Factors affecting neonatal and peripartum maternal metabolism and behavior in beef cattle and horses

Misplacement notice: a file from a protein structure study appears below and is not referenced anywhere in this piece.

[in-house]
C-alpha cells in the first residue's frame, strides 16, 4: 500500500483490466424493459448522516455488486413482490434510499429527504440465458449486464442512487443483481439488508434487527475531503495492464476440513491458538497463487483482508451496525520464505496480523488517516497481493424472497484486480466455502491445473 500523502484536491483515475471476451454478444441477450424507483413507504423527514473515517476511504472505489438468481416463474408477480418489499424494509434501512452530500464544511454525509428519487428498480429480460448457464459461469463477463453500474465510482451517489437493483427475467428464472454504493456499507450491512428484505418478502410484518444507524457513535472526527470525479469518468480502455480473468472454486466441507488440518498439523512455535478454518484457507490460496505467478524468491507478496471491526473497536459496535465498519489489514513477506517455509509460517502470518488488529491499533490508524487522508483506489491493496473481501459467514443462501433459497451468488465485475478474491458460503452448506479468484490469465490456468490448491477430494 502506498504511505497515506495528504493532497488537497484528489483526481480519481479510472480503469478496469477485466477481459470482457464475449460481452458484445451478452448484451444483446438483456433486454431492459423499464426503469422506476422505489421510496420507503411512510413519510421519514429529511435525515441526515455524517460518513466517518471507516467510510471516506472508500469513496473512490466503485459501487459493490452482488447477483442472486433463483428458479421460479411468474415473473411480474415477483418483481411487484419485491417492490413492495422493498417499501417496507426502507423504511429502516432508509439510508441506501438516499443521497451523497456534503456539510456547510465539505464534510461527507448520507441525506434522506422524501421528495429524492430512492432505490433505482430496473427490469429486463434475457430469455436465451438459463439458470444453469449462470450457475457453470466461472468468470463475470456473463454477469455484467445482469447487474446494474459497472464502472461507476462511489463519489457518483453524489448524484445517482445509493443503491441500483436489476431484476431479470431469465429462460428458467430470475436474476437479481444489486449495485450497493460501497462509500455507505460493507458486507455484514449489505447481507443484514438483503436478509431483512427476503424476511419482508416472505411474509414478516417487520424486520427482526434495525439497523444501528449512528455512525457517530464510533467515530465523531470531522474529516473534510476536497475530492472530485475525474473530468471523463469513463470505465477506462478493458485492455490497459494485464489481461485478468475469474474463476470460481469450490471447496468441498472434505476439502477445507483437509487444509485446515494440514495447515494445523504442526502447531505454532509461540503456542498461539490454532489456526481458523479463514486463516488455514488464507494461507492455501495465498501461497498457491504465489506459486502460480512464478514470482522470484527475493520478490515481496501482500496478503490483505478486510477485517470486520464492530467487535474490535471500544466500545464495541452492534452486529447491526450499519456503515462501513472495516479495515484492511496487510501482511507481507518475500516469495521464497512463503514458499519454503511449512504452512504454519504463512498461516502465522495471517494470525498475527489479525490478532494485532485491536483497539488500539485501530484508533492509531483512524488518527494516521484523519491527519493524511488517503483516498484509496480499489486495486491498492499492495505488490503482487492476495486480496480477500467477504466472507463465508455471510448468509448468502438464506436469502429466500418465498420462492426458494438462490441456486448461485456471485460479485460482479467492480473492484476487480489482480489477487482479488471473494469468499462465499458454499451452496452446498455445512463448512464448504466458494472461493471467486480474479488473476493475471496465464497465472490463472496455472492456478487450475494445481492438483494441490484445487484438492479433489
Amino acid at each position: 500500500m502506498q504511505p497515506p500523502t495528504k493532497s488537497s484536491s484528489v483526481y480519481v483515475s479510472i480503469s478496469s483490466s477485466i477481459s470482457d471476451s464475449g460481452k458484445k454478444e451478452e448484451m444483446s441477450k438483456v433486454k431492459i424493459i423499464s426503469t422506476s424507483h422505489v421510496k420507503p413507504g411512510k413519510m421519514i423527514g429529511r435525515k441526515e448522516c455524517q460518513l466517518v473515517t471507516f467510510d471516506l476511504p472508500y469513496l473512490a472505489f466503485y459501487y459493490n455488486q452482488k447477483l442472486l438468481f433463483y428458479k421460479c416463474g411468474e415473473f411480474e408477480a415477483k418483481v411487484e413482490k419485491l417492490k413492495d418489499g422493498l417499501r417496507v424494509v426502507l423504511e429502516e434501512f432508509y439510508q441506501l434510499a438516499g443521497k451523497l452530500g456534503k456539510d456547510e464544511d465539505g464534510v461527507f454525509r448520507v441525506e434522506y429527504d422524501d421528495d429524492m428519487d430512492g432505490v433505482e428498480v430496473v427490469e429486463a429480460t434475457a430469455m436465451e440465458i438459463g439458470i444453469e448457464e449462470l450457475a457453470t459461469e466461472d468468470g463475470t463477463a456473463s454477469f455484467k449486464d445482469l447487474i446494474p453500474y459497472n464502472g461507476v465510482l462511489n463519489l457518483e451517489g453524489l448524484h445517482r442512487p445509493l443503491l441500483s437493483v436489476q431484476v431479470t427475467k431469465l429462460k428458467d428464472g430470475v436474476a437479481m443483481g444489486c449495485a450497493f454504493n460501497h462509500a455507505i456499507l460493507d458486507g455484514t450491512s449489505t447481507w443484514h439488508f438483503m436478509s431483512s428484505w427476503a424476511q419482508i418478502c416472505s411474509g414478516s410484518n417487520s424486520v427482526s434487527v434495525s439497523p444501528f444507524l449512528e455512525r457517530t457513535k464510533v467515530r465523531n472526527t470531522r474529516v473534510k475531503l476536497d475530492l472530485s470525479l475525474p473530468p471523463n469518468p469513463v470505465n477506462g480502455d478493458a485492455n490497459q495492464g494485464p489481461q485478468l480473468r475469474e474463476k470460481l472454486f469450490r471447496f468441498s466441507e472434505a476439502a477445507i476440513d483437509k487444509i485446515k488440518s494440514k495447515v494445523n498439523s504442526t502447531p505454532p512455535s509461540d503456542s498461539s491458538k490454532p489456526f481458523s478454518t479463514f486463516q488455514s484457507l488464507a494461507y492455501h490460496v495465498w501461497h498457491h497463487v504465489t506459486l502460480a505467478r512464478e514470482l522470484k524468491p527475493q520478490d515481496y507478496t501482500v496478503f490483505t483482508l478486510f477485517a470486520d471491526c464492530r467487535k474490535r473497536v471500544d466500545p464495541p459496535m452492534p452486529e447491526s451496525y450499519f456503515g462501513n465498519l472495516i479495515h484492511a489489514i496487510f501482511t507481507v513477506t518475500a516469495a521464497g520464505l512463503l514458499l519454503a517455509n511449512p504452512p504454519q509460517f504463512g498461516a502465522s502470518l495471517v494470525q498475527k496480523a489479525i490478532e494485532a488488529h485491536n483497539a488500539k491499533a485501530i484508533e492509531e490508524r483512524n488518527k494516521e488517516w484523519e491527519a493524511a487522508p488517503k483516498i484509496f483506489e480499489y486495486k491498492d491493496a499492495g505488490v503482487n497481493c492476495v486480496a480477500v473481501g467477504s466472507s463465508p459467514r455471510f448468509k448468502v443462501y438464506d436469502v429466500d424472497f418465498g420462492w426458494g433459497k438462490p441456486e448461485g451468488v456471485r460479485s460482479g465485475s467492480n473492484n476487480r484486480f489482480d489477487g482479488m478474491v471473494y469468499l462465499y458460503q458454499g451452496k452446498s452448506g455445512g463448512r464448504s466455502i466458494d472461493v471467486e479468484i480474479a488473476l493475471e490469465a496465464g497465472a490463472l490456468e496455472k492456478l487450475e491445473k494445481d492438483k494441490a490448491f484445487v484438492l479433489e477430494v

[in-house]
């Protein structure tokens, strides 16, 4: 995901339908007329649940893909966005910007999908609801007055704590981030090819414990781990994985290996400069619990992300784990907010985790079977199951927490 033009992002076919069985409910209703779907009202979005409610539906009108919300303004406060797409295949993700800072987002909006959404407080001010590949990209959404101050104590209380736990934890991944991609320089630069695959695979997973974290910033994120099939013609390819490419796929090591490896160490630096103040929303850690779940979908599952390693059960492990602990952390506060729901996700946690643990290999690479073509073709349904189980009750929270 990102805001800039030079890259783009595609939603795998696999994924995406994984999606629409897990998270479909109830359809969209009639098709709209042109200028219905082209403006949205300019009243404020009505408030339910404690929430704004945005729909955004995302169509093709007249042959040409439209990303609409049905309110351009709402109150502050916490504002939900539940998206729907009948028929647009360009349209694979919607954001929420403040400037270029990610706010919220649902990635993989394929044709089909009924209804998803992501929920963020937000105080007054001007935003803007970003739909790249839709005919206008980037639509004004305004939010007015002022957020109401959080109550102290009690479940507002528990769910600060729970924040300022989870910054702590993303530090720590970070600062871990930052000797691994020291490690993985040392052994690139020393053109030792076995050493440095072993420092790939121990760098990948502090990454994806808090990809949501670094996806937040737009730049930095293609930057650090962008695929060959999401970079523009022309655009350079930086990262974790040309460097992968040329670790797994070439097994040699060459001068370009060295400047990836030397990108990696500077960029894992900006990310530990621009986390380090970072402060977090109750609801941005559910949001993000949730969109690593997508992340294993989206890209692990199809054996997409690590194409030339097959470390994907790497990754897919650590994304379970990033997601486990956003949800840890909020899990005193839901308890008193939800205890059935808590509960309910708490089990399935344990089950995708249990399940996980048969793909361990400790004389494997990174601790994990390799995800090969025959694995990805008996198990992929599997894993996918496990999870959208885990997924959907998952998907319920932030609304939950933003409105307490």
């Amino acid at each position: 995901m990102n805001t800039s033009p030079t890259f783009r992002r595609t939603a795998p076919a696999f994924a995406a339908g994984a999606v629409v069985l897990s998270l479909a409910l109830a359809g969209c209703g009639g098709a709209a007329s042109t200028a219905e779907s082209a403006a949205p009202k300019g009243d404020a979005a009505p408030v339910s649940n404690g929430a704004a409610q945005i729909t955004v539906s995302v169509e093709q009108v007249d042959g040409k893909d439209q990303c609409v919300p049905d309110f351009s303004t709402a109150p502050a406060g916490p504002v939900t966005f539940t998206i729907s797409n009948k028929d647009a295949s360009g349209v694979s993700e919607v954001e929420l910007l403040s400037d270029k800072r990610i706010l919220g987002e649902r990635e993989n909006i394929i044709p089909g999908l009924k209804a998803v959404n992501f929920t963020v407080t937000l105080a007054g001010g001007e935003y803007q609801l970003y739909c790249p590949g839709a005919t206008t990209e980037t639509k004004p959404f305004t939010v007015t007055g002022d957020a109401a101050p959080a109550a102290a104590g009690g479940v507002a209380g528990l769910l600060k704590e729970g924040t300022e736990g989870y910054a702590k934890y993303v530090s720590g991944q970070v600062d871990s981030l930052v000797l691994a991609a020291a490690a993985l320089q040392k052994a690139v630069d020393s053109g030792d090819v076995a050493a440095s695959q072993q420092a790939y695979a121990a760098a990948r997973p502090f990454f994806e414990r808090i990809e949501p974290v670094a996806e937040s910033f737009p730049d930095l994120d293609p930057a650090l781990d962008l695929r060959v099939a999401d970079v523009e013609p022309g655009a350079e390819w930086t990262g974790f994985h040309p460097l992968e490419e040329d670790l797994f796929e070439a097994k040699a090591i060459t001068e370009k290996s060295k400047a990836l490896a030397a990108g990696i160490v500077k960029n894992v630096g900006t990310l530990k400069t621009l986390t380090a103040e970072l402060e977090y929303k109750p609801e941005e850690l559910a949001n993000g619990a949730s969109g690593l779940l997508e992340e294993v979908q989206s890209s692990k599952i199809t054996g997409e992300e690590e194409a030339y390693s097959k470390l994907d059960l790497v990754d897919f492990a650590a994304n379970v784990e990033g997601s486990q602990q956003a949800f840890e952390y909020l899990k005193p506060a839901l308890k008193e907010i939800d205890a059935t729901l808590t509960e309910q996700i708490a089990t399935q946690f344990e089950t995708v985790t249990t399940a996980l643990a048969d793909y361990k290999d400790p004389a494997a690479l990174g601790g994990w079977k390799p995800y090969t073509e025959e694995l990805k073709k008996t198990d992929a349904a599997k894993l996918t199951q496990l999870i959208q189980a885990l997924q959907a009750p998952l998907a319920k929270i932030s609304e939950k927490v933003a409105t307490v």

Three studies were conducted to investigate perinatal changes in metabolism and behavior of beef cattle and horses. In the first study, effects of parity on perinatal nutrient availability assessed through calf size and vigor, placental characteristics, maternal and neonatal metabolic status, and colostrum quality were examined in beef cattle. Calves born to multiparous dams had greater birth weight and tended to have larger placentas. Protein was greater and lactose tended to be less in colostrum from primiparous dams. There was an interaction of parity x hour for all neonatal calf serum energy metabolites as well as BUN, creatinine, albumin, and insulin. In the second study, changes in neonatal foal and peripartum mare metabolites were examined during the 72 h after foaling. The majority of neonatal foal serum energy and protein metabolites, electrolytes, metabolic enzymes, and complete blood chemistry profiles changed over time, indicating the importance of age at sampling time during the first 72 h postnatally. Peripartum maternal plasma glucose, serum BUN, and serum non-esterified fatty acids (NEFA) also changed within 24 h postpartum. The objectives of the third study were to determine changes in locomotion behavior prior to parturition in beef cattle, and the effect of parity on those behavioral changes. Changes in activity were detected during the 3 d prior to calving, with some parameters affected by parity. Lying bouts increased on the day prior to calving, with these increases primarily occurring during the 3 h prior to calving. This indicates that lying bouts may be useful for calving prediction technologies.
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